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Two years after the NSA controversy exploded in Facebook’s face, the company is “gradually rolling out” limited support for PGP (Pretty Good Privacy) encryption.

This is huge, in a sense. A company dedicated to selling off your every want to advertisers is taking steps to support truly secure communication technology. But alas, after trying the new features ourselves, we found that Facebook’s done little to truly reduce the barrier to entry that accompanies Snowden-approved, end-to-end encryption.

Before we begin, here’s some prerequisite info: Created in 1991, Pretty Good Privacy (PGP) is an end-to-end encryption program. End-to-end encryption means only the sender and receiver of a message can read it. PGP uses keys, one public and one secret, in order to help protect digital communications.

OK, let’s dive in.


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Getting the facts straight

Facebook is working on two new features. The first feature allows you to share your public PGP key on your profile, just like you’d list your website, age, or email address. The second is more complicated; Facebook now allows you to “encrypt notification emails sent from Facebook to your preferred email accounts.” As Facebook notes, the first feature can work independently from the second.

Facebook already encrypts whatever you do on, although the data you share with Facebook may still make its way into the hands of a prodding government agency.

There will always be potential weak links when it comes to privacy. All Facebook’s PGP features offer is the option to extend the existing security features of to your email. That’s it. If one of my Facebook friends wanted to send me a message, Facebook would handle the encryption — so it’s not truly end-to-end, in the traditional sense.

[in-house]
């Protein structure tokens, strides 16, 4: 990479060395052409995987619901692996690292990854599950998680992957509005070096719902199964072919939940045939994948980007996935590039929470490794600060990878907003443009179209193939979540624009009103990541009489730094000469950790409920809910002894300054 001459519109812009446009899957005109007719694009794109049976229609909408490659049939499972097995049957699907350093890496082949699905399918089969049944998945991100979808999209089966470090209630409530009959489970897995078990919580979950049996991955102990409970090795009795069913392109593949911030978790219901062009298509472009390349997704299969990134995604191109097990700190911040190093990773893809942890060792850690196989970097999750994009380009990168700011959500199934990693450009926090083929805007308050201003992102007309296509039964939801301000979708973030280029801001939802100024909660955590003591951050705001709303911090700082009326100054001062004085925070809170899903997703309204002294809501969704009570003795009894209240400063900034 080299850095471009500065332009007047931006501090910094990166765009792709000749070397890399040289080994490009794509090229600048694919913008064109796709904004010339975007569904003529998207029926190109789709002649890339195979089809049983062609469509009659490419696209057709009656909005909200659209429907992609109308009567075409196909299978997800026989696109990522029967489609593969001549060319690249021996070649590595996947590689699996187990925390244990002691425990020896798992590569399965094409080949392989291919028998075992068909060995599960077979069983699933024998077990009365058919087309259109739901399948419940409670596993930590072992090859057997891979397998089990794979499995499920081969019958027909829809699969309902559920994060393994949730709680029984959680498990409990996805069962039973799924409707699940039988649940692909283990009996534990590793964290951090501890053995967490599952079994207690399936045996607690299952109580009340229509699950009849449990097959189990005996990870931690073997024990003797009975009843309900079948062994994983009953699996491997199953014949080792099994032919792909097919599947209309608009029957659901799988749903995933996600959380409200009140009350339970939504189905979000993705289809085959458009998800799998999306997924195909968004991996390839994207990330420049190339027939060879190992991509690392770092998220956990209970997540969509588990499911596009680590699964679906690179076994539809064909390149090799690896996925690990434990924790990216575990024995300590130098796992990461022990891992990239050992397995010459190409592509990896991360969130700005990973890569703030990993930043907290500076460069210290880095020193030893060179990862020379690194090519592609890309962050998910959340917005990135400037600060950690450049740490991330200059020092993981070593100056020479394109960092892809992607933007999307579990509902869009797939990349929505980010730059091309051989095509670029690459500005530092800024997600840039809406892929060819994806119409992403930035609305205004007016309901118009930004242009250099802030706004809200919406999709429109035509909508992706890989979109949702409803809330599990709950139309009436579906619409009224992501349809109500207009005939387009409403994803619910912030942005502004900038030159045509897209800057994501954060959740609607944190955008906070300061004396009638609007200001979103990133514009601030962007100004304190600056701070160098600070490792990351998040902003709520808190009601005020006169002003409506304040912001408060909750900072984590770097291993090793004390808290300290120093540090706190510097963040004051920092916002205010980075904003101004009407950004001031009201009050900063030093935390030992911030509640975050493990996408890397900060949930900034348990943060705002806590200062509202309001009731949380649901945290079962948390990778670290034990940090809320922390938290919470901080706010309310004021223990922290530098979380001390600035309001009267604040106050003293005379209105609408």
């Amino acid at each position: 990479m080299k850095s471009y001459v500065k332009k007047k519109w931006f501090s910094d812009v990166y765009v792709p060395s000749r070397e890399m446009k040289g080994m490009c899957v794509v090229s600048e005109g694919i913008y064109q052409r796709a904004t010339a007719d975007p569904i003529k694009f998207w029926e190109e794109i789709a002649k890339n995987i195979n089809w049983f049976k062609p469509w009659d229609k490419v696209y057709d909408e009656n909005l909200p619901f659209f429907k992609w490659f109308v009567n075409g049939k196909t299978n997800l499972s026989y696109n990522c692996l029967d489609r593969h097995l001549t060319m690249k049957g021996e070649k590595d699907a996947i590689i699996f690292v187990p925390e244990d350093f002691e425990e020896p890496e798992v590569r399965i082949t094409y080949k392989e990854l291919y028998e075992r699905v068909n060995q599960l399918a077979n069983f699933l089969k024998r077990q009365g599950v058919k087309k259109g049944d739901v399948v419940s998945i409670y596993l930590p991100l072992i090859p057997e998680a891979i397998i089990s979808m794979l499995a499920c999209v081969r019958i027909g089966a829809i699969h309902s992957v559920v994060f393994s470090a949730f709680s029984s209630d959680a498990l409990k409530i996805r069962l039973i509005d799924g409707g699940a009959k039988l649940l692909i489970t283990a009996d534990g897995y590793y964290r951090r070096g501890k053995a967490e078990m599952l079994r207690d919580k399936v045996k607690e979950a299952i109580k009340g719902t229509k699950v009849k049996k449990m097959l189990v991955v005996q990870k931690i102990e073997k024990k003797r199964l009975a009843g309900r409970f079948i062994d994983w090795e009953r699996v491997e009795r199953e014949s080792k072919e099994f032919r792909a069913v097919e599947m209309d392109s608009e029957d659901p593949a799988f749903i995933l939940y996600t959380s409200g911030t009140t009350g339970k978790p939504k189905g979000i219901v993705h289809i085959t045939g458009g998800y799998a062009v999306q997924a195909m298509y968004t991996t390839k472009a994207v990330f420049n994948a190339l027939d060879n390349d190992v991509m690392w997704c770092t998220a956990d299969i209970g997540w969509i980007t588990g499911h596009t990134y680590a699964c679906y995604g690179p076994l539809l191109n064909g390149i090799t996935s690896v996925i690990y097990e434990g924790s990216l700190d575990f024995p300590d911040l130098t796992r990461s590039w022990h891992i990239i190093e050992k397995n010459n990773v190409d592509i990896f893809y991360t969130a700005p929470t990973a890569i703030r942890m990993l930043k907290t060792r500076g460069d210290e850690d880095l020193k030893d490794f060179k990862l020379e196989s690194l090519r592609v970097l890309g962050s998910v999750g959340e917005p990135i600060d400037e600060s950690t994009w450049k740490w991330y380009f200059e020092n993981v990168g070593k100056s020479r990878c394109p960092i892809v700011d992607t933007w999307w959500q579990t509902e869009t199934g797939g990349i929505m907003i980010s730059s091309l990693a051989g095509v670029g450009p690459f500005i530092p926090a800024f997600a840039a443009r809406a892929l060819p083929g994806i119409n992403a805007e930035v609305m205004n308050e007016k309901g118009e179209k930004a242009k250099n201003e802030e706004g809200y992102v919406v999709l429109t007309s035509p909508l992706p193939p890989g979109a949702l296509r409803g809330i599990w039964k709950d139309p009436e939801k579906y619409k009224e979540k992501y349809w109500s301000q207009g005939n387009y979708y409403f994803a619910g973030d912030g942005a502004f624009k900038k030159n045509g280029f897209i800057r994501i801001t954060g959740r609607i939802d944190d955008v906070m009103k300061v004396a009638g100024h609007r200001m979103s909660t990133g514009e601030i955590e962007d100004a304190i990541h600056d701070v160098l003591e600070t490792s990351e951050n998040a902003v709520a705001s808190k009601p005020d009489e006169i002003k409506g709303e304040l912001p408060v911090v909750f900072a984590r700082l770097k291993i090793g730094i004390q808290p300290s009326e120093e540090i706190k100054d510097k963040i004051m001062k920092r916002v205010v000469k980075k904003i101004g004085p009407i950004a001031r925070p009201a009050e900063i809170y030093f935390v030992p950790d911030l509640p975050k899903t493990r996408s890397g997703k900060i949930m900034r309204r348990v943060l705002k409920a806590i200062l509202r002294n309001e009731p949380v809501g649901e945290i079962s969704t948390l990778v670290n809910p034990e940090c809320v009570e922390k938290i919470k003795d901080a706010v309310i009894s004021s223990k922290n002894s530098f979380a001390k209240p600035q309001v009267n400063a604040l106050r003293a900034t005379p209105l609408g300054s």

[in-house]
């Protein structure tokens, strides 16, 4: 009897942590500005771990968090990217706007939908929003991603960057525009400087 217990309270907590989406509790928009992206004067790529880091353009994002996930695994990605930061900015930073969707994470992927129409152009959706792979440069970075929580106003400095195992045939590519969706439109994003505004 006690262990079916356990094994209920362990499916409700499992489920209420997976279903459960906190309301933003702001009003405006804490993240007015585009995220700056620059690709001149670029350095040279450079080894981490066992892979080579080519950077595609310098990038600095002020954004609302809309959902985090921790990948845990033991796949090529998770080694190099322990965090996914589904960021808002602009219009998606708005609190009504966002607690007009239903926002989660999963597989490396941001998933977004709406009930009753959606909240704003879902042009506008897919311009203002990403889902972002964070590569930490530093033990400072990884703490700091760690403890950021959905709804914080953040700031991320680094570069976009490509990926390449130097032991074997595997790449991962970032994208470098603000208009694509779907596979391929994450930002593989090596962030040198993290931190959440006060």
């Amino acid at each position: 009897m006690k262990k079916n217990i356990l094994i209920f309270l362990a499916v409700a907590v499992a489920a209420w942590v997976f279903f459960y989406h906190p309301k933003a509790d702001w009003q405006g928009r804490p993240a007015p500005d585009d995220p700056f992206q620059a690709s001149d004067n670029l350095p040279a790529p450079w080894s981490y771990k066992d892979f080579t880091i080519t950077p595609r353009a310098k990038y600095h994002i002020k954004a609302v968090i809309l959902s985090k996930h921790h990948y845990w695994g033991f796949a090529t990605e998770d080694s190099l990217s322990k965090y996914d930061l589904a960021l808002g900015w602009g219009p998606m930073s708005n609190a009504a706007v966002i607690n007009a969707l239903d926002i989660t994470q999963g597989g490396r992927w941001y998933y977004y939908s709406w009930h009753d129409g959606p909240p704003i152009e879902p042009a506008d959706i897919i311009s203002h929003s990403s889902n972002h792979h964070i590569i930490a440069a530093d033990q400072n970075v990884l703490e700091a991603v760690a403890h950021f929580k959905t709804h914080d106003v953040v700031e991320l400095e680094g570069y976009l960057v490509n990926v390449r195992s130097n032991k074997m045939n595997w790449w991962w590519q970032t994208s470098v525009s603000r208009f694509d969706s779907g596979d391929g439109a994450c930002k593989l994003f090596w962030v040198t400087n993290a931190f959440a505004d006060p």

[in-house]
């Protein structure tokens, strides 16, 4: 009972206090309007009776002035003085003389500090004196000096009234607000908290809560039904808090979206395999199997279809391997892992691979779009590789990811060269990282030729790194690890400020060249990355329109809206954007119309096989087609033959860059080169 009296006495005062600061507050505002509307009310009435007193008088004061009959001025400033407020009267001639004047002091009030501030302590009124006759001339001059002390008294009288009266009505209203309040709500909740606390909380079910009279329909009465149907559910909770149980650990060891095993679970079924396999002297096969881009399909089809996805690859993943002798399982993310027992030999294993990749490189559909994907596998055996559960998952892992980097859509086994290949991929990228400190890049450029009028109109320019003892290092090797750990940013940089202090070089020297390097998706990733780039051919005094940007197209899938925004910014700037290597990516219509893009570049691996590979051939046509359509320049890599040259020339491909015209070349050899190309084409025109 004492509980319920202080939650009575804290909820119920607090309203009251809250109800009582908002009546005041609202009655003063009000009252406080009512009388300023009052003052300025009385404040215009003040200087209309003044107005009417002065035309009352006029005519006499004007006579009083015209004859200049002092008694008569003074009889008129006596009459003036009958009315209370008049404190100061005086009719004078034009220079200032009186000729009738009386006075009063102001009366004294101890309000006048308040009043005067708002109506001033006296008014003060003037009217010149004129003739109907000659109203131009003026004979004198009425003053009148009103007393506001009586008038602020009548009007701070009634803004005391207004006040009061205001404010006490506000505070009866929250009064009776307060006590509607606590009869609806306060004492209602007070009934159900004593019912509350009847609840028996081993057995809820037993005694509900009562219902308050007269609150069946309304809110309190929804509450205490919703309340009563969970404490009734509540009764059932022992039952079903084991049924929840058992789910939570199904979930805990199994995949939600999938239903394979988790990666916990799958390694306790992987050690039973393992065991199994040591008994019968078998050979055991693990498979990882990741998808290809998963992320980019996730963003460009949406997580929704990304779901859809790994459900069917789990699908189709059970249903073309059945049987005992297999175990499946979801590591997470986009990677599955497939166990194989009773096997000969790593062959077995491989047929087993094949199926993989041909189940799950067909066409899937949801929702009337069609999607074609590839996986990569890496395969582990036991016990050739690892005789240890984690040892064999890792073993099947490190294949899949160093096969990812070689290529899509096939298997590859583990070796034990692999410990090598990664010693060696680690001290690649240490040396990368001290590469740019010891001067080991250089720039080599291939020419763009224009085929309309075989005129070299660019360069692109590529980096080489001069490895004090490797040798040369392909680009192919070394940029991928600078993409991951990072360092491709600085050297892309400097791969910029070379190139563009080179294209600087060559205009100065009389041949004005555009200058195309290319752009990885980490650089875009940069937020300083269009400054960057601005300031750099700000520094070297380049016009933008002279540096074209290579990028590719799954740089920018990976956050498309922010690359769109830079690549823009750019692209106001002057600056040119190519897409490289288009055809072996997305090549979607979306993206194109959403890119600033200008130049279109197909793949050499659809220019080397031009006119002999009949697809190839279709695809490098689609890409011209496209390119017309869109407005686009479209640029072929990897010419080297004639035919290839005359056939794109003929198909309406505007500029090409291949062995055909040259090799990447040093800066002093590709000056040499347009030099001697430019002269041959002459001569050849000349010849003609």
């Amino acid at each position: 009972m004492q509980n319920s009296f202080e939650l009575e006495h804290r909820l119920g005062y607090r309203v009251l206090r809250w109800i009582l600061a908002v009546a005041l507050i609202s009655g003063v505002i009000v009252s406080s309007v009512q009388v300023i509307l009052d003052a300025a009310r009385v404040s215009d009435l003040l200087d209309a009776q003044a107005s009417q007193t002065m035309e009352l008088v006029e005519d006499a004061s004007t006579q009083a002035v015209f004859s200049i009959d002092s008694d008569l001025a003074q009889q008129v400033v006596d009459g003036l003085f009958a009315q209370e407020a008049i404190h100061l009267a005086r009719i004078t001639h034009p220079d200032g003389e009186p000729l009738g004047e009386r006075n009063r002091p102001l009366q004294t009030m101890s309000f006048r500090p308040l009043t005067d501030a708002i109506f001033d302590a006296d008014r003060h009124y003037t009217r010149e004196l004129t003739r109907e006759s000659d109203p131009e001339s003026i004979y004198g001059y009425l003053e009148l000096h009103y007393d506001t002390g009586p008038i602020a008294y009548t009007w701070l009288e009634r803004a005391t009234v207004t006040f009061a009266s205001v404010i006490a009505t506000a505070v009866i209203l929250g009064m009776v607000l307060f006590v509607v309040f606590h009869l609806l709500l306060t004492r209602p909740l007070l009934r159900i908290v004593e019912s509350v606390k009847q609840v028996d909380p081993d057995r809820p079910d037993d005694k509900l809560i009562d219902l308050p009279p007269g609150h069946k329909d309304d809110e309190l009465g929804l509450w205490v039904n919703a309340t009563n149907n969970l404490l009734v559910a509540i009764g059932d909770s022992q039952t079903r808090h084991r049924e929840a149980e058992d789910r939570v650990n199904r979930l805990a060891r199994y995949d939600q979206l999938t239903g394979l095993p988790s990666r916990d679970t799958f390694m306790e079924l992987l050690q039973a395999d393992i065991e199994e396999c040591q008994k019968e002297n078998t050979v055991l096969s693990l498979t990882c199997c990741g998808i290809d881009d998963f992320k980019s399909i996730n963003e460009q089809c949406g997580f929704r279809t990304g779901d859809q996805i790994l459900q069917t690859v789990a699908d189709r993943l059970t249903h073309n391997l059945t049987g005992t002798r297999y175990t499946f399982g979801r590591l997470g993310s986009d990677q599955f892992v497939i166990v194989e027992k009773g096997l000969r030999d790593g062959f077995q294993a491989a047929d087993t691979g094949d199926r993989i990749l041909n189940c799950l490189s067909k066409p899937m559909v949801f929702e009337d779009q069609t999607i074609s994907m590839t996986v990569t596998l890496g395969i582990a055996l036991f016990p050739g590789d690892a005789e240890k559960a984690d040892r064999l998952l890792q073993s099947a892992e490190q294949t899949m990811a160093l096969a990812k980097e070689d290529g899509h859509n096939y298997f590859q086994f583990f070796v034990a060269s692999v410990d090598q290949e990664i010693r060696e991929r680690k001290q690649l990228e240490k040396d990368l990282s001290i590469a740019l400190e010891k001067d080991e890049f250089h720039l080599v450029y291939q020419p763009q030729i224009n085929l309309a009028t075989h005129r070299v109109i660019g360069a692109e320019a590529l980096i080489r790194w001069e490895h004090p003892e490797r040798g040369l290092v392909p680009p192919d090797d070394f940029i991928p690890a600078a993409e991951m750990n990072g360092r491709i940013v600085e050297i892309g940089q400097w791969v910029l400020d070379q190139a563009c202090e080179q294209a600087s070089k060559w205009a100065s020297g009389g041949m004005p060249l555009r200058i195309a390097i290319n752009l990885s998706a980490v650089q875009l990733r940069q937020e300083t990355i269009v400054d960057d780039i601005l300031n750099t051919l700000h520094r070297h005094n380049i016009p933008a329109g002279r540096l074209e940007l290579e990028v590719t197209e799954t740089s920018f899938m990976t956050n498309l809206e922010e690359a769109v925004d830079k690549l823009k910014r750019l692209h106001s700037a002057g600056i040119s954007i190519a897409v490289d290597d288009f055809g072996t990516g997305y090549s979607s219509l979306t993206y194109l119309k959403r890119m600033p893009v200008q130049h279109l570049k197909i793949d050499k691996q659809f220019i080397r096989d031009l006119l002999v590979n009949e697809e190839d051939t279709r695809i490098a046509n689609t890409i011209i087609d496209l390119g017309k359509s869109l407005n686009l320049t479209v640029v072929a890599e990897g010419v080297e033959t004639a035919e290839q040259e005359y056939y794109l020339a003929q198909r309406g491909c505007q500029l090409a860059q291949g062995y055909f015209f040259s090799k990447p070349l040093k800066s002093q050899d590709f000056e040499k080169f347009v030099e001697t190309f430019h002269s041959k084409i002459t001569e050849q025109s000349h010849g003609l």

The most interesting opportunity here has to do with the account recovery process. By choosing to auto-encrypt all email notifications from Facebook, recovery emails from Facebook will be encrypted by default. This presents an opportunity to prevent (or at least slow down) courts, spies, and hackers from compromising your Facebook account. That’s handy. Nice work, Facebook.

Getting started

You won’t find this setting unless you’re actually looking for it. Here’s how to find it, starting from your Facebook profile page: About > Contact and Basic Info > + Add a public key.

facebook add a public key

If you already have a public and private key, simply paste your PUBLIC key (NOT THE PRIVATE KEY ZOMG) into the following field. If you haven’t used PGP before, your best bet is to set aside some time for a complete tutorial.

Facebook PGP field

Note the checkbox.

Screen Shot 2015-06-01 at 11.31.51 AM

After saving your changes, you’ll see something like this.

Screen Shot 2015-06-01 at 11.32.08 AM

Next, check your email. You’ll receive the following warning from Facebook.

BEWARE: If at some time in the future you cannot decrypt your account recovery emails and if you also become locked out of Facebook, you may be unable to recover your Facebook account.

Then, you’ll get the following confirmation.

Screen Shot 2015-06-01 at 11.33.07 AM

The takeaway

It’s great to see Facebook embrace PGP to some degree, but it can do more. These are features which we should all expect from a company of Facebook’s scale and industry dominance. And Facebook isn’t the only company experimenting with bringing PGP to the masses; plenty of startups, as well as heavyweights like Google, have explored the idea. No major company has managed to make PGP truly consumer-friendly to date.

“It’s very important to us that the people who use Facebook feel safe,” the company gently penned in a blog post today.

Thanks, Facebook. I appreciate your concern. The new PGP features aren’t very accessible, but it’s nice that you tried, and hopefully this experiment will further encourage you to protect my privacy, while raising international awareness of technologies like PGP.

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